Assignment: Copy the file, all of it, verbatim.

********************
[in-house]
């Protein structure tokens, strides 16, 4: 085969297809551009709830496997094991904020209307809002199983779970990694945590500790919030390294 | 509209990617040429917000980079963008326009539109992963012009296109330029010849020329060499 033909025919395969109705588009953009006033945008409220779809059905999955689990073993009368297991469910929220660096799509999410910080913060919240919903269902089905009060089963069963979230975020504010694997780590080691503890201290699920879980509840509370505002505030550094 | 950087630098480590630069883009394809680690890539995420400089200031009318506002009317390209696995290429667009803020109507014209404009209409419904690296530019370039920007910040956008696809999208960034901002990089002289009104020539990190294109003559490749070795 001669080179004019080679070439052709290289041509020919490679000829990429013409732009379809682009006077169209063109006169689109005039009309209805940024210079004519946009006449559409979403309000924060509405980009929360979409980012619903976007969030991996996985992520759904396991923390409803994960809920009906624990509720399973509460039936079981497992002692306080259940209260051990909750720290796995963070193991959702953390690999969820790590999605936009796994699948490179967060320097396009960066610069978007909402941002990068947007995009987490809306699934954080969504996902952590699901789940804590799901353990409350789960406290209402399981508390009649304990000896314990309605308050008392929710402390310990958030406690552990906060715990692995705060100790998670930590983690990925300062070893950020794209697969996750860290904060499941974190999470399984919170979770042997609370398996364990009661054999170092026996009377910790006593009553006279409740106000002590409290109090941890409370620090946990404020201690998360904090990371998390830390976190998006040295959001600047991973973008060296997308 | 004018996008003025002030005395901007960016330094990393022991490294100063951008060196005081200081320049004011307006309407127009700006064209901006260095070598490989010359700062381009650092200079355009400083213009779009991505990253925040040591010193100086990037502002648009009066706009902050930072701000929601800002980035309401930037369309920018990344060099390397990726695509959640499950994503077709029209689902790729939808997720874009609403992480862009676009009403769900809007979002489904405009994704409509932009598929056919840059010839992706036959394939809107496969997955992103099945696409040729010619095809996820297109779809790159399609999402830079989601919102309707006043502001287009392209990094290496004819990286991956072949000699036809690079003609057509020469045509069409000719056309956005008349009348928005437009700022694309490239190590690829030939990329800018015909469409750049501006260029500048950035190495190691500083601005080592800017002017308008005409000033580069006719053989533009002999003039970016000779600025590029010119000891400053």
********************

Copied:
[in-house]
């Protein structure tokens, strides 16, 4: 085969297809551009709830496997094991904020209307809002199983779970990694945590500790919030390294 | 509209990617040429917000980079963008326009539109992963012009296109330029010849020329060499 033909025919395969109705588009953009006033945008409220779809059905999955689990073993009368297991469910929220660096799509999410910080913060919240919903269902089905009060089963069963979230975020504010694997780590080691503890201290699920879980509840509370505002505030550094 | 950087630098480590630069883009394809680690890539995420400089200031009318506002009317390209696995290429667009803020109507014209404009209409419904690296530019370039920007910040956008696809999208960034901002990089002289009104020539990190294109003559490749070795 001669080179004019080679070439052709290289041509020919490679000829990429013409732009379809682009006077169209063109006169689109005039009309209805940024210079004519946009006449559409979403309000924060509405980009929360979409980012619903976007969030991996996985992520759904396991923390409803994960809920009906624990509720399973509460039936079981497992002692306080259940209260051990909750720290796995963070193991959702953390690999969820790590999605936009796994699948490179967060320097396009960066610069978007909402941002990068947007995009987490809306699934954080969504996902952590699901789940804590799901353990409350789960406290209402399981508390009649304990000896314990309605308050008392929710402390310990958030406690552990906060715990692995705060100790998670930590983690990925300062070893950020794209697969996750860290904060499941974190999470399984919170979770042997609370398996364990009661054999170092026996009377910790006593009553006279409740106000002590409290109090941890409370620090946990404020201690998360904090990371998390830390976190998006040295959001600047991973973008060296997308 | 004018996008003025002030005395901007960016330094990393022991490294100063951008060196005081200081320049004011307006309407127009700006064209901006260095070598490989010359700062381009650092200079355009400083213009779009991505990253925040040591010193100086990037502002648009009066706009902050930072701000929601800002980035309401930037369309920018990344060099390397990726695509959640499950994503077709029209689902790729939808997720874009609403992480862009676009009403769900809007979002489904405009994704409509932009598929056919840059010839992706036959394939809107496969997955992103099945696409040729010619095809996820297109779809790159399609999402830079989601919102309707006043502001287009392209990094290496004819990286991956072949000699036809690079003609057509020469045509069409000719056309956005008349009348928005437009700022694309490239190590690829030939990329800018015909469409750049501006260029500048950035190495190691500083601005080592800017002017308008005409000033580069006719053989533009002999003039970016000779600025590029010119000891400053």